6 Myths about the Offer in Compromise Program



Here's a fact for you: the IRS Offer in Compromise program has helped tens of thousands of US taxpayers get out from under crippling tax debt. As a tax attorney, that's the kind of resolution that I like to see. Unfortunately, thanks to misinformation on late night TV ads, various internet websites and articles, and even the IRS, there's a whole host of myths floating around. While I can't undo a lot of the harm these myths have inflicted, I'm going to detail them in order to prevent any future harm. The following myths are some of the more dominant ones that my firm runs into on a daily basis.


1) The Offer in Compromise program is a scam

We'll start off with an easy one. This is simply not true! While there are certainly plenty of scam tax resolution companies who fail to get their clients relief, I can assure you that the IRS Offer in Compromise program is legitimate. Not only that, but it's a powerful tool that has helped so many people find their way out of otherwise overwhelming debt. It is of the utmost importance that we don't understate how much of a positive tool the program can be.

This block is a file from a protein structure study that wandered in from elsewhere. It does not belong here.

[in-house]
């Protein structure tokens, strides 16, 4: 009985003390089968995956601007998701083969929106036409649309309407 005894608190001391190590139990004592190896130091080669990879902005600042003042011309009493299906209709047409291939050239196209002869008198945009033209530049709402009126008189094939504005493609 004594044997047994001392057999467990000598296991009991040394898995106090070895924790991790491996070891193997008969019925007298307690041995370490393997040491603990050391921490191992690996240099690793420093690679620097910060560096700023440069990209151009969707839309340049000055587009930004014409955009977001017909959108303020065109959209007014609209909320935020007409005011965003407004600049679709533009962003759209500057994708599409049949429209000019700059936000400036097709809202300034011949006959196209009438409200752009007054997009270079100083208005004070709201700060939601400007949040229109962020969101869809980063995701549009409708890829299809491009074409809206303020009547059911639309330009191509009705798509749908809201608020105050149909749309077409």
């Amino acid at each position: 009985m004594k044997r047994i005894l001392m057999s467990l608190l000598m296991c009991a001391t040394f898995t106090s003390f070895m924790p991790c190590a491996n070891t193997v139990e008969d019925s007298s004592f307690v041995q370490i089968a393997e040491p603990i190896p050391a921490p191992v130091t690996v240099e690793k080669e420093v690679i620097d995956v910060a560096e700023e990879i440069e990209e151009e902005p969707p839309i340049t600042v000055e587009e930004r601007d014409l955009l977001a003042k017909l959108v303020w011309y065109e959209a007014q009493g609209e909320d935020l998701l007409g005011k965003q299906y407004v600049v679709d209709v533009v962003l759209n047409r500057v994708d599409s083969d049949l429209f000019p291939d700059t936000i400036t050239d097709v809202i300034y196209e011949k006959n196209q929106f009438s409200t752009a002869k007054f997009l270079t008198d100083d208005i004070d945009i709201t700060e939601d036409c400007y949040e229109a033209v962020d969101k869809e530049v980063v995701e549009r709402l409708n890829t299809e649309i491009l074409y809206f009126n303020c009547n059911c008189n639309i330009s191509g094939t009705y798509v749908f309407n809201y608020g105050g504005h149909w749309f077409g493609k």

2) The IRS is willing to accept just 10% of the tax owed

This one chills me to the bone. The answer is pretty much a resounding no. If the IRS has accepted that little, I'm confident it was one or two isolated cases where people were able to settle for such a small percentage of the accrued debt. The standard formula for calculating an offer in compromise goes by something called Reasonable Collection Potential. But, while this formula gives a good starting point, it can be adjusted to suit particular situations. Please note the word "reasonable," as that's what an offer in compromise is. It's not a way to crush your tax bill into the dirt, but is instead a way to compromise in order to quickly resolve your debt.


While the IRS does — on rare occasions — accept these particularly low offers, more often than not, they demand much, much more. After some inter-firm debate, my team and I have come to the conclusion that the myth of the "10% offer in compromise" started because of junk mail flyers sent by scammy tax resolution companies. These are the kind of people who put in a proposed settlement of 10% in order to sell you on an unlikely dream. The hope is that you call them and hand over more of your money while they make offers that the IRS is not likely to accept. Not only that, but some of these low offers will do nothing more than tell the IRS you aren't taking your tax debt seriously.


3) The IRS Pre-Qualifier will tell you whether or not you should file an offer

False. The IRS Offer in Compromise Pre-Qualifier is either a) intentional propaganda to convince you to pay more than you should or b) incompetent buffoonery. Many of our accepted offers have later been run through the pre-qualifier only to find… drum roll please… that the pre-qualifier said NOT to submit an offer in compromise! Turns out the pre-qualifier isn't so accurate after all.